This is a neat story - an artillery unit camped out for the night at the future Franklin Park on their way from Newport, Rhode Island to South Framingham.
Boston Daily Globe June 5, 1885
Battery B's Bivouac.
Artillerymen Spend the Night at West Roxbury Park.
The bivouac fires of Battery B, Fourth Regiment, United States Artillery, merrily burned at West Roxbury Park last evening, and a large number of visitors viewed the camp and were courteously received by Brevet-Major John Eagen, the officer in Command. The battery, which is on its way to South Framingham, where it will remain next wee,, left its headquarters at Fort Adams, Newport, on Monday last, and has come over the roads by easy marches, averaging three miles per hour. Monday night the command pitched camp a mile or two outside Fall River. Tuesday night was spent on the fair grounds at Taunton, and Randolph was the scene of Wednesday night's encampment. The battery reached the West Roxbury Park about noon yesterday and was received by Generals Dalton and wales of Governor Robinson's staff. The camp is on the outskirts of a small grove, near which runs a small stream of clear sparkling water. The officer's tents are located on a slight knoll, while below on a gentle incline and in view of a stone wall beyond are the guns. These are four in number, and of an entirely modern pattern being 3-inch rifled cannon. The battery has sixty horses, and these are secured at a point a short distance within the grove. The battery is thoroughly equipped and includes forge, kitchen and ambulance wagons. A captain, two first lieutenants, one second lieutenant and sixty-five men constitute the force manning the battery, and in each limber are 225 rounds of ammunition. The greater part of this comprises blank cartridges for use during the coming week, but there are also a few shells for target practice. The battery is officered as follows: Captain, John Egan (brevet-major): first lieutenant, R.R. Strong; first lieutenant, L.N. Walker; second lieutenant, H.E. Schroeder.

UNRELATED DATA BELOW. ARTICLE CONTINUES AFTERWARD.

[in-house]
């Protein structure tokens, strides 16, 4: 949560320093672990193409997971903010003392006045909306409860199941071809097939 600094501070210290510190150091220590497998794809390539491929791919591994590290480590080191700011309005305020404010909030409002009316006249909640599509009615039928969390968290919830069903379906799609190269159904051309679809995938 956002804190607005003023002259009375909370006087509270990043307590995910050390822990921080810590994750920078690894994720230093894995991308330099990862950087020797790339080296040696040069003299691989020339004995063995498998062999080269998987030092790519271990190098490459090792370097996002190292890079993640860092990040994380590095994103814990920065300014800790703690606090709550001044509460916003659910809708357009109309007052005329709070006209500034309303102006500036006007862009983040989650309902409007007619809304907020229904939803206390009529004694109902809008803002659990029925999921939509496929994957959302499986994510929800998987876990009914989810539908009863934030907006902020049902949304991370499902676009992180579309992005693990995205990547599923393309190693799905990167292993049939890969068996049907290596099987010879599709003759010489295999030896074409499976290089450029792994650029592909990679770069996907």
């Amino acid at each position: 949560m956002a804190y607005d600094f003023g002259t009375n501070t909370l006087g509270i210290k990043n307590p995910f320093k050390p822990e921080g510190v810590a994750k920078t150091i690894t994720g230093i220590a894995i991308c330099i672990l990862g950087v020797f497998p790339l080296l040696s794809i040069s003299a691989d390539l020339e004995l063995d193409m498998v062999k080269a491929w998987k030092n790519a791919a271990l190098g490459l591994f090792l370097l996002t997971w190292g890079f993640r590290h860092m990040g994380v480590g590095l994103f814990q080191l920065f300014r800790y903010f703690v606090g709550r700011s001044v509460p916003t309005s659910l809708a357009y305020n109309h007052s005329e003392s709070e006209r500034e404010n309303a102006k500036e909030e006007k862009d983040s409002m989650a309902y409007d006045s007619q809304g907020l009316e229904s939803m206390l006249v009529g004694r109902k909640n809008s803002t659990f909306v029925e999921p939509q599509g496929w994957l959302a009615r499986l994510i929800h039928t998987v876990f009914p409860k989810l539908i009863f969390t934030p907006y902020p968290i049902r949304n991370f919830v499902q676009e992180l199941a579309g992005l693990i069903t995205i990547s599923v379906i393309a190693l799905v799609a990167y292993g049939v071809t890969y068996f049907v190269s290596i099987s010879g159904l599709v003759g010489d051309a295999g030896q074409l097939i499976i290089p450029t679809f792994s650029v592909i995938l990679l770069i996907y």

Battery B is stated to be one of the best in the regiment. Lieutenant Walker was officer of the day yesterday and the guard consisted of Sergeant Parker, Corporal Knipple and Privates Garrity, wood, Noble, Schwiveller, Broderick and Bresnahan. Among the visitors last night were Colonel w.M. Strachan and other militia officers. "Taps" were sounded at 9 o'clock, and soon silence reigned throughout the camp, broken now and then by voices of the guard or the neighing of a horse. The battery will break camp about 8 o'clock this morning, and after "boots and saddles" the command will leave the park and march through Walnut avenue, Warren street, Washington street, Chester Park, Columbus avenue, Boylston, Tremont and Beacon streets to the Common, where a salute will be fired in the Governor's honor. This event will probably take place about 11 o'clock. The battery will then reform and march to the State camp ground at South Framingham.